O'Brien seeks findings that would 'effectively undermine' parliamentary speech, court told
Businessman Denis O'Brien is seeking findings that would be "entirely destructive of" and would "effectively undermine" parliamentary speech, the Supreme Court has heard.
Maurice Collins SC, for the State, said Mr O'Brien had brought proceedings that would indirectly substitute the courts instead of the Dáil as arbiter of "appropriate or inappropriate" parliamentary speech. It relates to comments in the Dáil about his banking affairs by Pearse Doherty and Catherine Murphy.
Lawyers for the businessman rejected the claims.
Mr Collins says proceedings were brought over the manner the Dáil Committee on Procedure and Privilege (CPP) handled Mr O'Brien's complaint over the TDs' statements to the Dáil in May-June 2015.
The CPP dismissed the complaint, which the businessman has challenged in judicial review proceedings.
Yesterday saw submissions on the second day of the appeal against a High Court decision rejecting Mr O'Brien's case.
Mr Collins said the CPP was an agent of the Oireachtas, and under sections of the Irish Constitution, any decision the committee made could not be challenged before the courts.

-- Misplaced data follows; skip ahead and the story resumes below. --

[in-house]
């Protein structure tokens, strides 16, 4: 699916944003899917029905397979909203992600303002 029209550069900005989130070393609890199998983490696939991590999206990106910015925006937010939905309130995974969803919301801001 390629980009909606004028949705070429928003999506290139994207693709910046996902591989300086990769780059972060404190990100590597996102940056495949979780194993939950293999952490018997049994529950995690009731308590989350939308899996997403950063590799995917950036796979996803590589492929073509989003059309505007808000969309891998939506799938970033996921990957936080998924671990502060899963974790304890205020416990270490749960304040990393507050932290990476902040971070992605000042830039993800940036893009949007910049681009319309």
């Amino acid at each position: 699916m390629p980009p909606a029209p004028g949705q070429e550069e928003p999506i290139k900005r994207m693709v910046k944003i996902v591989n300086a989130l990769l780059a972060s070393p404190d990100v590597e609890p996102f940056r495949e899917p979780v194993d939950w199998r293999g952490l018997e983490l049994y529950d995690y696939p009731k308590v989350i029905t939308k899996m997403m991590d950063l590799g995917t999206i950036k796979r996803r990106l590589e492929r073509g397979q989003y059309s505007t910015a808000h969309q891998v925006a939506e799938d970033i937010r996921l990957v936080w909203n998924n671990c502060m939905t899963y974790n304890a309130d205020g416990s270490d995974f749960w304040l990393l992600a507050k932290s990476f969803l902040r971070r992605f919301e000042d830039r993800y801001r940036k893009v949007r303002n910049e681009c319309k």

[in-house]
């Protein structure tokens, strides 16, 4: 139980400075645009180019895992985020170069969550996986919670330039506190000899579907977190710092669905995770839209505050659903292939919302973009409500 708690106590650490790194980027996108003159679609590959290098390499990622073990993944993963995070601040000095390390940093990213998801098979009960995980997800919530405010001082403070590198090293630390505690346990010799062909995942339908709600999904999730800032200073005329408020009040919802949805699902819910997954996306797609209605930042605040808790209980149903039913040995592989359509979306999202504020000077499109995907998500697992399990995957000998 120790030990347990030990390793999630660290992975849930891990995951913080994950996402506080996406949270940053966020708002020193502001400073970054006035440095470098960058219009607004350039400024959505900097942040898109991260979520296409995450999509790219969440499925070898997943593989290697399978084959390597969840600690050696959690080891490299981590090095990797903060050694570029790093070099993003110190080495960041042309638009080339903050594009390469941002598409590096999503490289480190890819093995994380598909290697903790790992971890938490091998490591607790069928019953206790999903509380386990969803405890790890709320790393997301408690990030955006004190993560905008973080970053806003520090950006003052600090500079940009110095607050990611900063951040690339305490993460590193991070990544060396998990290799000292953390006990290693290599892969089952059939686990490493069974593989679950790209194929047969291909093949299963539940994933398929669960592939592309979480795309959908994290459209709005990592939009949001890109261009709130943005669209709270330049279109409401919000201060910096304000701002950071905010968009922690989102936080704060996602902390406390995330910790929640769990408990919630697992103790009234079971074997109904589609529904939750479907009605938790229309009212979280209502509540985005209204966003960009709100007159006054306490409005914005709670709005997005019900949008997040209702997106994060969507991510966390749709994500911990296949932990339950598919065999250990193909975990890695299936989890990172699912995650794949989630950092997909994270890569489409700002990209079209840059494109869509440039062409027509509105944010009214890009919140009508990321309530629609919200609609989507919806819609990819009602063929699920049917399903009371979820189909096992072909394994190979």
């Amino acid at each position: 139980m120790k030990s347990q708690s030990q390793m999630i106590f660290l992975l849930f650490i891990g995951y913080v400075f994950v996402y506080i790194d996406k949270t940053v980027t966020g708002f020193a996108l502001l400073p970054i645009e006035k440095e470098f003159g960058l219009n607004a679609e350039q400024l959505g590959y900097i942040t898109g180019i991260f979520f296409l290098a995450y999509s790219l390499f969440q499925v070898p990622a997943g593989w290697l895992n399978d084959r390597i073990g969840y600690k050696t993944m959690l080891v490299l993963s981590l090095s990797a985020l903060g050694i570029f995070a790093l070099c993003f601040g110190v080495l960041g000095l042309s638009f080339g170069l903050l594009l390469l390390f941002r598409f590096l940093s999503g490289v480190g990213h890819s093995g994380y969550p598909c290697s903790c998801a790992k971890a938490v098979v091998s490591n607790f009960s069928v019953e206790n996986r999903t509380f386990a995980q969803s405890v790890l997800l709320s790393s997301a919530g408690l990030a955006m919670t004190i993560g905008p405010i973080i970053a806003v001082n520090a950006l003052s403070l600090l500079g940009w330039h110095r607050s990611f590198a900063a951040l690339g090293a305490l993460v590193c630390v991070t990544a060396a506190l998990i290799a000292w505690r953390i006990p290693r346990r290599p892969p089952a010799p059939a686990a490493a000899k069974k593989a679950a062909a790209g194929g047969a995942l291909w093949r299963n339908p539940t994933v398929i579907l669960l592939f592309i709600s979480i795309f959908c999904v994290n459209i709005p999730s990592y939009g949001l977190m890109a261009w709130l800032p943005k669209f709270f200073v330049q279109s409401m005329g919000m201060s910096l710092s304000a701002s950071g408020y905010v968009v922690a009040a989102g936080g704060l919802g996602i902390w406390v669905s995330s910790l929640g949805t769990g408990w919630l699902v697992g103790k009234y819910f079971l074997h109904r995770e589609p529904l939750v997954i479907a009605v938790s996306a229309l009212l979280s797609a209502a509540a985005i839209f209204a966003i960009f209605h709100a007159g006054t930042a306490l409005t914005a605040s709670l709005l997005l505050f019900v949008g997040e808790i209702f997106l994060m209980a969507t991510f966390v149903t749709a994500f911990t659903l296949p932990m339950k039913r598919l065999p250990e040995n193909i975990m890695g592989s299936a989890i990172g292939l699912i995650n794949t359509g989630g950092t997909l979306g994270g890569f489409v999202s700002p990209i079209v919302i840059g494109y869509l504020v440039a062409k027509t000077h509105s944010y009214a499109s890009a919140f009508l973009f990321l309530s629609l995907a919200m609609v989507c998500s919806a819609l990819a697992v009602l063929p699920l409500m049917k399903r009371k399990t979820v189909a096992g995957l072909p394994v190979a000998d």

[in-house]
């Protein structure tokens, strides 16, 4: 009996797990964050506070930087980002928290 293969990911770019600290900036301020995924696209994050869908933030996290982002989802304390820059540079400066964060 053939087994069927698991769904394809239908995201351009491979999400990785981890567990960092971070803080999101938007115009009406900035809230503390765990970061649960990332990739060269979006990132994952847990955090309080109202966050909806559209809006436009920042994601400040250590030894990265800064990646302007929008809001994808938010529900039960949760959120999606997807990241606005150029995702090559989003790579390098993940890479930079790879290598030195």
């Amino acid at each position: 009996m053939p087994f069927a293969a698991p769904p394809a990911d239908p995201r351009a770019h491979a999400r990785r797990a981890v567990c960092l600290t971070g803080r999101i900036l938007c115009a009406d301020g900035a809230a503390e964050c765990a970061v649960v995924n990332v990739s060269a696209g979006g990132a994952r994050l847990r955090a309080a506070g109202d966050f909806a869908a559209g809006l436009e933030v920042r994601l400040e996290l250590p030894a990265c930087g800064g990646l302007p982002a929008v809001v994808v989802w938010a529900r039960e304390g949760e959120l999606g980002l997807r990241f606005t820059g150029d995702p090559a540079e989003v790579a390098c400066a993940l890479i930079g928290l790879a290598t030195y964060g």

Counsel said the State's argument was even stronger than the Supreme Court's 2014 judgment in favour of a Seanad committee against former senator Ivor Callely over his expenses.
The court ruled the Seanad Committee on Members' Interests was entitled to conclude Mr Callely had in 2008 misrepresented his normal place of residence as being in Bantry, Cork, rather than Dublin when claiming expenses.
Earlier, Michael Collins SC, for the CPP, said any finding the committee's decisions could be the subject of court actions meant any protection under Article 15 was "wholly illusionary".
In reply to the State and the CPP's submissions, Eileen Barrington SC, for Mr O'Brien, said the State respondents were making "a stark case" which was rejected by her client, who was directly affected by "an abuse of privilege".
Mr O'Brien claims the CPP failed to obey its own rules when dismissing his complaints about statements.
As a result, the courts should step in to ensure vindication of the rights of a non-member of the Oireachtas, he claims.
He also claims there was no evidence the TDs acted in good faith and responsibly when they made the statements.
In his action, Mr O'Brien claims statements made by the two TDs after he secured injunctions against RTÉ restraining it publishing details about his banking affairs with IBRC were an unwarranted interference in the judicial domain.
This was because the statements revealed most of the information subject of the injunction, which made the court proceedings pointless.
Following the conclusion of submissions from both sides yesterday, the seven-judge Supreme Court reserved its decision.
The Chief Justice Mr Frank Clarke said it might take some time before the court was in a position to deliver its judgment.